*** Rationalizing New Jersey: Well, the chief reason will have been Corzine's unpopularity; indeed having EVERYTHING going his way these past two months has been the only way he might win tomorrow. But you also can't dismiss concerns about the Democratic base (that for the first time in quite a while, the Dem base in New Jersey wouldn't have been able to push the Democrat across the finish line), or the fact that incumbents across the country better be worried about their prospects next year (Chris Dodd, Harry Reid, Ted Strickland, Bill Ritter, and Chet Culver, we're looking at you). In addition, on CNBC this morning, Christie said Obama will have no impact on the race, and he took pains not to criticize the president. So Christie's spin on Obama and the White House's spin on Obama are probably in sync! By the way, fair or not, Democrats better be ready to parry a new GOP talking point that none of the ACTUAL Democratic nominees running in NJ, VA, NY-23, and NYC mayor may break 45% on Tuesday. And in every single one of those states/districts/cities, Obama nabbed well over 50% in 2008.

*** Dede wasn't the only one who quit a race this past weekend: Turning from the 2009 horse races to foreign policy, the big news in Afghanistan is that Abdullah Abdullah withdrew from his runoff against Karzai, the runoff was canceled, and Karzai was declared the winner. So what does this mean for the Obama administration as it weighs sending more troops into Afghanistan? It's unclear at this point. After his meeting with his Joint Chiefs last Friday, Obama asked them to come back to the White House (possibly as early as this week) to present him with more options. The president is not happy with the choices that he has in front of him, including Gen. Stanley McCrystal's request for approximately 40,000 more troops. While nothing has been ruled out, the fact that Obama is asking for more options than what was already on the table, including the 40,000 troop request, is a strong sign that whatever number the president approves, it will likely be less than the 40,000 number. As for timing, it's also looking less likely the president will make a decision -- let alone announce a decision -- before he leaves for Asia on Nov. 11, meaning the election decision in Afghanistan may have less impact on timing than many thought.

*** McChrystal and Pat Tillman: Speaking of McChrystal and Afghanistan… On "Meet" yesterday, author Jon Krakauer discussed his new book on Pat Tillman's death in Afghanistan, noting that McChrystal had approved paperwork for Tillman's Silver Star, despite having evidence Tillman had died due to friendly fire. "After Tillman died, the most important thing to know is that within--instantly, within 24 hours certainly, everybody on the ground, everyone intimately involved knew it was friendly fire," Krakauer said. "There's never any doubt it was friendly fire.  McChrystal was told within 24 hours it was friendly fire. Also, immediately they started this paperwork to give Tillman a Silver Star. And the Silver Star ended up being at the center of the cover-up."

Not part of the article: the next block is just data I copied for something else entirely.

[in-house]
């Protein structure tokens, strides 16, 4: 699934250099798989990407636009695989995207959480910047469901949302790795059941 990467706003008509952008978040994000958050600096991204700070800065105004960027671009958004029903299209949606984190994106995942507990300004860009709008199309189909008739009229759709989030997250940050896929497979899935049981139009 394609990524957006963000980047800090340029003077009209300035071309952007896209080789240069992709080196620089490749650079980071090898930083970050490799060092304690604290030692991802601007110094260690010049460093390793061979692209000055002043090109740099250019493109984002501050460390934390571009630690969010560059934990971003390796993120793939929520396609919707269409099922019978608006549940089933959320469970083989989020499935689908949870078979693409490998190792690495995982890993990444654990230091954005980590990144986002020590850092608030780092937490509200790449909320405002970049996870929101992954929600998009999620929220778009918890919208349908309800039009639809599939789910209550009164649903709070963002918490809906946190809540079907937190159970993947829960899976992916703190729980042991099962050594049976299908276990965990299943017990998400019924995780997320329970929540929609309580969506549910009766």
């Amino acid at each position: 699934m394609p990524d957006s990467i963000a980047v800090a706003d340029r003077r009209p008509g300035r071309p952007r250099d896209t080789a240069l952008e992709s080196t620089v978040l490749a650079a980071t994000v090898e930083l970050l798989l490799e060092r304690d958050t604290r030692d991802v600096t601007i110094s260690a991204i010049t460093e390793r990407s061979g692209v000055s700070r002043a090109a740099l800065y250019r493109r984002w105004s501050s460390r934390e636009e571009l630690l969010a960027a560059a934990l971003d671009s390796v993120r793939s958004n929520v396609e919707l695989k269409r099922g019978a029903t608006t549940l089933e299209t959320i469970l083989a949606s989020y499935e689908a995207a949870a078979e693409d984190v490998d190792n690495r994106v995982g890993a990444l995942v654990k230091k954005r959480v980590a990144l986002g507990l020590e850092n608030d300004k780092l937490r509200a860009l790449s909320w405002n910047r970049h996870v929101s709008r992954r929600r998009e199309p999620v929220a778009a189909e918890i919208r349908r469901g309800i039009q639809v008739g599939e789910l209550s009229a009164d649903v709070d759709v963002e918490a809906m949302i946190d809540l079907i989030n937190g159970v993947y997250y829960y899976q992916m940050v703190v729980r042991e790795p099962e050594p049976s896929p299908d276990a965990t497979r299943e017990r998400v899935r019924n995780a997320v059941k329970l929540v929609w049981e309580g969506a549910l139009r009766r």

*** Geithner on taxes: Also on "Meet" yesterday, Treasury Secretary Tim Geithner didn't rule out the Obama administration having to raise taxes to shore up the nation's debt, and he struggled mightily NOT to actually admit it. "I just want to say this very clearly. [Obama] was committed in the campaign to make--he said in the campaign and he is committed to make sure we do this in a way that is not going to add to the burden on people making less than $250,000 a year. Now, it's going to be hard to do that, but he's committed to doing that and we can do that… We're going to have to do it in a way that's going to help to meet that test, meet that commitment, the commitment he made, to do it in a way that's fair to Americans and make sure we do it in a way that's going to allow--provide for growth and recovery going forward. But we can do this. You know, this is not beyond our capacity as a country to do." Has "hard choices" become code for "tax hikes"?

*** Fast facts for tomorrow: One day out until tomorrow's NJ/VA/NY-23 contests, here are some fast facts you might want handy to sound smart around water cooler, at your election-night party, or while blogging/tweeting tomorrow night: Since 1977 (for eight-straight times), the party controlling the White House has always lost Virginia's gubernatorial contest… Since 1989 (five-straight times), the party controlling the White House has always lost New Jersey's gubernatorial race… Republicans have lost the last four major contests in VA (the '05 Gov race, the '06 and '08 Senate races, and in last year's presidential)… And even if Chris Christie wins in NJ, he'll likely keep this GOP alive: No Republican in a statewide race in NJ has received 50% since George H.W. Bush in 1988.

*** More 2009 trivia: The Deeds-McDonnell race in VA is a rematch from 2005, when McDonnell bested Deeds by just 360 votes in their race for state attorney general (something tells us the margin will be a bit bigger tomorrow night)… Dems hold more than a 700,000-voter-registration advantage in NJ, but almost half of all state voters (46%) are registered as unaffiliated… Corzine and Mike Bloomberg have already spent a combined $371 million on their political races since 2000… A Democrat has not controlled the NY-23 congressional district since the 19th century… If Republicans lose NY-23, they will control just two of the states 29 congressional districts; in 2006, they controlled nine, including seven Upstate.

Countdown to Election Day 2009: 1 day
Countdown to MA Special Primary: 36 days
Countdown to MA Special Election: 78 days
Countdown to Election Day 2010: 365 days